Thanks Goodness for that then. When a festival calls itself ‘I Never Went South’ the implications of northern travel are patently obvious.
Nestling under a blanket of near permanent snow amongst the northern Fjords of Iceland, This event is now in its fifth low-key year and manifests itself as a two day, free music showcase of indigenous talent curated by one of the God-Fathers of the industry – Mugison. And his Dad.
The Bigger Picture:
Akin to the Fence Collective’s ‘Home Game’ in Fife, Scotland where a tiny village is commandeered in the name of folk music – I Never Went South is a local delight deliberately hosted both geographically and ideologically from the exhausted and beaten track of corporate sponsored brand wank fests which appear to be popping up like generic ring fenced mushrooms in increasing propensity.
Having been to South by South West the week before (an American breaking band showcase in Austin) Clash’s latest foray was very much North by North North as trains to Glasgow gave way to Planes to Reykjavik and from there a tiny plane across the volcanic sculptured wilderness to the northern most tip of this bizarre country. Landing in an isolated town just shy of the Arctic Circle called – Ísafjörður – home to an ice hardened 4,000 people it was clear that any proceedings would be an intimate and privileged insight into one of the most musical nations on earth.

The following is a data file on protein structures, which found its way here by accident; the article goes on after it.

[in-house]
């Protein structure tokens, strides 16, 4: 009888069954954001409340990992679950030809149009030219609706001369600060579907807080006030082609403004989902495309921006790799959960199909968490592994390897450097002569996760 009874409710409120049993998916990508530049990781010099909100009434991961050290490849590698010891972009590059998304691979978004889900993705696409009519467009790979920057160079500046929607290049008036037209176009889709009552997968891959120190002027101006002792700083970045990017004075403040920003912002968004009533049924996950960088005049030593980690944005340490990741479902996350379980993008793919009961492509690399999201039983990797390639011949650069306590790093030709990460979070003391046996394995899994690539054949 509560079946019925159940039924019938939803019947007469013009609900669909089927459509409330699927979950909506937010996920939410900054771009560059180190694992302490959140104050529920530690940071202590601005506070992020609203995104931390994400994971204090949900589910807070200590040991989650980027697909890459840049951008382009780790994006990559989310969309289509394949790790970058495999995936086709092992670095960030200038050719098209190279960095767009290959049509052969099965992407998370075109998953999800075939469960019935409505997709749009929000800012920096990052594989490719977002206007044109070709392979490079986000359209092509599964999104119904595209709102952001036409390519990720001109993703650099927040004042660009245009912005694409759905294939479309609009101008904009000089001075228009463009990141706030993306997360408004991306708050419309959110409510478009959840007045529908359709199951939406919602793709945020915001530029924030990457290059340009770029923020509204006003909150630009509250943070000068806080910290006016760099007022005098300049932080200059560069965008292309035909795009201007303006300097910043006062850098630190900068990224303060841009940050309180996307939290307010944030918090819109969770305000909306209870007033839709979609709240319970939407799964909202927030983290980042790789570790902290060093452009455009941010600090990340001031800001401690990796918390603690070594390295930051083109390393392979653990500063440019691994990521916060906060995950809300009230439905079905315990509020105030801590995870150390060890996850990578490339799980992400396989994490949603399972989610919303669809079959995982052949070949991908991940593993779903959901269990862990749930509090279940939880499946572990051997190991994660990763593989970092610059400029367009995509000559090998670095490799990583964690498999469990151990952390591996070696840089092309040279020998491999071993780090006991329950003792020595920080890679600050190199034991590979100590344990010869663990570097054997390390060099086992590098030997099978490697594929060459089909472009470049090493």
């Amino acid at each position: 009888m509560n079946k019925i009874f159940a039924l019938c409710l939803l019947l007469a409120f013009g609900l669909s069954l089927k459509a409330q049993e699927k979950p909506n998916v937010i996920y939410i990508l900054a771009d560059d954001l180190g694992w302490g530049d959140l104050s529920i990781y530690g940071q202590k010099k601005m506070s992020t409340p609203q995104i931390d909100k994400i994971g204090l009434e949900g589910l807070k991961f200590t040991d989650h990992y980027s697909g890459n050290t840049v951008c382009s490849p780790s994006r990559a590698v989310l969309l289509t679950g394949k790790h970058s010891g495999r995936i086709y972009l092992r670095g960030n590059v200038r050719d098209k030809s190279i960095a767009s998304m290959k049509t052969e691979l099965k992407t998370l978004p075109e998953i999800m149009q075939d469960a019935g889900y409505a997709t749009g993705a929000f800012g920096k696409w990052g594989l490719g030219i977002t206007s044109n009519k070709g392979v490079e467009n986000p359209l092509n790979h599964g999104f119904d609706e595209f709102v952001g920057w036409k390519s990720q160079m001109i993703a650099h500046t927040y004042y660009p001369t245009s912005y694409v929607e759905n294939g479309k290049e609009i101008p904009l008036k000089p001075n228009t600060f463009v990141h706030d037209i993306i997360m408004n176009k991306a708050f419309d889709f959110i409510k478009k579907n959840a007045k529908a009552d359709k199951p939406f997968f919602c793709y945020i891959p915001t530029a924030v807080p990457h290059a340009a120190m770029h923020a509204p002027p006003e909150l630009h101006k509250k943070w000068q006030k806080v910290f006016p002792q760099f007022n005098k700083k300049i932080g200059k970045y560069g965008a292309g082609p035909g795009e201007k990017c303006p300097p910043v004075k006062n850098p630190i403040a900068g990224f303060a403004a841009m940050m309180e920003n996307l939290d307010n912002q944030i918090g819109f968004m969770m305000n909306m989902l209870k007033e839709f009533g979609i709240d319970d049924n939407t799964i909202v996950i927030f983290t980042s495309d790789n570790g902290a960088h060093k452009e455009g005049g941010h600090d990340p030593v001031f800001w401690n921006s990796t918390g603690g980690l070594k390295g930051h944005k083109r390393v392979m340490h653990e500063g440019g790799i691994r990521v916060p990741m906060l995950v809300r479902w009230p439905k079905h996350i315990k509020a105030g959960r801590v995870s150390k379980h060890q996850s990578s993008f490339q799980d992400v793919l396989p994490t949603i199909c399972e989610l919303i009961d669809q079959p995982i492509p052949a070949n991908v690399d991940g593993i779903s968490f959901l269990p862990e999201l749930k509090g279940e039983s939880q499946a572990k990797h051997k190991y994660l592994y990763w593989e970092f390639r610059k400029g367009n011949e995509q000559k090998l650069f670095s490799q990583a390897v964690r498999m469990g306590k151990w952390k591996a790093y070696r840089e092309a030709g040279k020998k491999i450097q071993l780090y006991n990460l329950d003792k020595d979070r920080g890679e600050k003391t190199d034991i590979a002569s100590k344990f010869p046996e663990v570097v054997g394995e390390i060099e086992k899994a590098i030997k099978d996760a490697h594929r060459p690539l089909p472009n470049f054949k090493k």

The rules are simple. Mugison picks the best variety of Icelandic bands with around 35 playing over two evenings in the town’s harbour. No band can play two years in a row, there are no rehearsals nor sound check – and its fucking freezing.
What follows now is an account of a weekend of Icelandic musical adventuring with legends playing alongside teenagers and new bands borne magically through impromptu stage sharing and resultant hugs. The sounds were as varied as the landscape with traditional Indie colliding into Ghetto-Tech Tap, ironic Trance Pop, Faroese Fok, Ska, Blues and balls out Rock and Roll.
Few words can convey the warmth, individuality and distinction which is generated when partying under the Northern Lights near the Arctic Circle amongst a close community of music obsessed Viking descendants – but let’s have a little go. . .